SHARE elk hunts will occur at various times between Aug. 15 and Dec. 24, 2019 on 31 select properties in Colusa, Del Norte, Humboldt, Mendocino, Shasta and Siskiyou counties. Specific details for all 47 elk hunts can be found at www.wildlife.ca.gov/hunting/share#elk. Applications will be accepted through Wednesday, July 24.

All elk tags will be distributed through a random draw process. While hunters may take only one elk per year in California, hunters may apply for more than one SHARE hunt. These hunts offer additional opportunities to apply for an elk tag if you were unsuccessful in the elk tag opportunities provided through the general Big Game Drawing. SHARE hunt applications can be purchased by anyone 12 years of age or older, with a valid 2019 California Hunting License from any CDFW license office or online at www.ca.wildlifelicense.com/internetsales.

An $11.88 non-refundable application fee will be charged for each hunt application. Applicants may look up their draw results and download their hunt packets on July 29 by entering their customer information on CDFW’s website at www.ca.wildlifelicense.com/internetsales.

The SHARE program was created to provide additional hunting, fishing and other recreational access on private lands in California by offering incentives to private landowners. Participating landowners receive liability protection and compensation for providing public access to or through their land for wildlife-dependent recreational activities.

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Media Contacts:
Victoria Barr, CDFW Wildlife Branch, (916) 445-4034

Kirsten Macintyre, CDFW Communications, (916) 322-8988

Reward Offered in North State Elk Poaching Case

The California Department of Fish and Wildlife (CDFW) Californians Turn in Poachers and Polluters Program (CalTIP) is offering a reward of up to $2,500 for information that leads to the arrest and conviction of the poacher responsible for killing four Roosevelt elk in Humboldt County last December.

On Sunday, Dec. 9, 2018, CDFW wildlife officers responded to a poaching report in the Maple Creek area, southeast of Blue Lake. There they discovered four dead Roosevelt cow elk and evidence that they had been killed with a firearm. One elk was pregnant.

CDFW closely manages the state’s Roosevelt elk herds. A limited number of hunting permits are available for this species in Humboldt County and some hunters wait more than a decade to be successful in the drawing. Elk hunting season was not open at the time these animals were shot, and CDFW is asking the public for help with any information that may help bring the poachers to justice.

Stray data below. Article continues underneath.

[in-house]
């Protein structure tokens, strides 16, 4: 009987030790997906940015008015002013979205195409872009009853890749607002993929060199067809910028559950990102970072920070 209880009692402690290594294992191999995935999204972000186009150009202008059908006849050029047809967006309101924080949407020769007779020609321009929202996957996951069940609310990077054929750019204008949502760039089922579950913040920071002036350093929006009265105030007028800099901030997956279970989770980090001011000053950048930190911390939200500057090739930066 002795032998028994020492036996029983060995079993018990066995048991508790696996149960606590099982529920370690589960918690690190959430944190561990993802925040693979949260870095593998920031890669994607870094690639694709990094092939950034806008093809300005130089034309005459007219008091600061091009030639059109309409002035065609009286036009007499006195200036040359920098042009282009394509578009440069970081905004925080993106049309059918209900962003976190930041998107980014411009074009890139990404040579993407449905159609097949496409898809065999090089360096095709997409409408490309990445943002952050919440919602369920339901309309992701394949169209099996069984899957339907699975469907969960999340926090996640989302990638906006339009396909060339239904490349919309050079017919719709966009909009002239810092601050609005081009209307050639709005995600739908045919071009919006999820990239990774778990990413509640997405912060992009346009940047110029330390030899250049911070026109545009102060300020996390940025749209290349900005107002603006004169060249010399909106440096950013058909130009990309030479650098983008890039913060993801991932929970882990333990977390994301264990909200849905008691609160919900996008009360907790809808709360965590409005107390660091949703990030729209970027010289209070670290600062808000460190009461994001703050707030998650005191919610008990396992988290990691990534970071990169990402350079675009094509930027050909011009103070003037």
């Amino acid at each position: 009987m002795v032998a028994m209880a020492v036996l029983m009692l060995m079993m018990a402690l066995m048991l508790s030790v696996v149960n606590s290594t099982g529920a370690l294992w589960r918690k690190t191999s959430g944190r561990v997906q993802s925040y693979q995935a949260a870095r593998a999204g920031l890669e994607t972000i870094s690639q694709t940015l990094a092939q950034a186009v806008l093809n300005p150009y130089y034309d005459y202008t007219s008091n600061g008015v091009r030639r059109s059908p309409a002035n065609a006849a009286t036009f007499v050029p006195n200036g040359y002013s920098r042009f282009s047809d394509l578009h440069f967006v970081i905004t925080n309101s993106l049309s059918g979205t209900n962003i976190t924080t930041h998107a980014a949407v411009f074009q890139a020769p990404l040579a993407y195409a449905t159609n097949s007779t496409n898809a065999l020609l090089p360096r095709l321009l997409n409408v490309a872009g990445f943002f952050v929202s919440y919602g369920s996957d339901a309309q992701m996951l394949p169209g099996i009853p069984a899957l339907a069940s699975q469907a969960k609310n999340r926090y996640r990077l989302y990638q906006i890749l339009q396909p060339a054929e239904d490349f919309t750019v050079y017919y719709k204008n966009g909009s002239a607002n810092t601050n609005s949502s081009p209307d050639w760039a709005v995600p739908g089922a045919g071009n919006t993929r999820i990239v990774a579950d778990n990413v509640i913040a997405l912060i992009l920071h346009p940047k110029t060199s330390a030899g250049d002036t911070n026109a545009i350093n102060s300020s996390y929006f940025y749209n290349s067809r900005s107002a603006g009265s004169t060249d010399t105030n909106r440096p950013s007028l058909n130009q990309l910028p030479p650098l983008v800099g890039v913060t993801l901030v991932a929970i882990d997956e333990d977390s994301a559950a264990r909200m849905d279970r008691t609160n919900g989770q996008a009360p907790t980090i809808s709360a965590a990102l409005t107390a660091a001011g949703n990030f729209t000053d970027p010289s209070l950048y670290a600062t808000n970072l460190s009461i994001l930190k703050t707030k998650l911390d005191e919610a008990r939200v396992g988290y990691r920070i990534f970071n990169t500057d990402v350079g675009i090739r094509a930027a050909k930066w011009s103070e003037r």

“This poacher shot these animals and left them for dead,” said CDFW Law Enforcement Division District Capt. AJ Bolton. “The vast majority of hunters are ethical and law-abiding citizens, but this is poaching, plain and simple.”

CDFW extends its thanks to four non-governmental hunting organizations that pledged the reward money to help solve this case. Those organizations are California Bowmen Hunters, California Houndsmen for Conservation, the Oranco Bowmen from Ontario and the Orange Belt Field Archers.

Wildlife officers are continuing their investigation, including processing evidence left at the crime scene. CDFW asks that anyone who has any information regarding this poaching crime to contact the statewide tip hotline, CalTIP, at 1 (888) 334-2258. Tips can also be sent via text to CALTIP, followed by a space and the message to tip411 (847411). CalTIP is a confidential secret witness program that encourages the public to provide CDFW with information leading to the arrest of poachers and polluters. CalTIP operates closely but independently from CDFW’s Law Enforcement Division and is funded exclusively from private donations.

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Media Contacts: 
Warden John Fraley, CDFW Law Enforcement, (707) 445-6493
Captain Patrick Foy, CDFW Law Enforcement, (916) 651-6692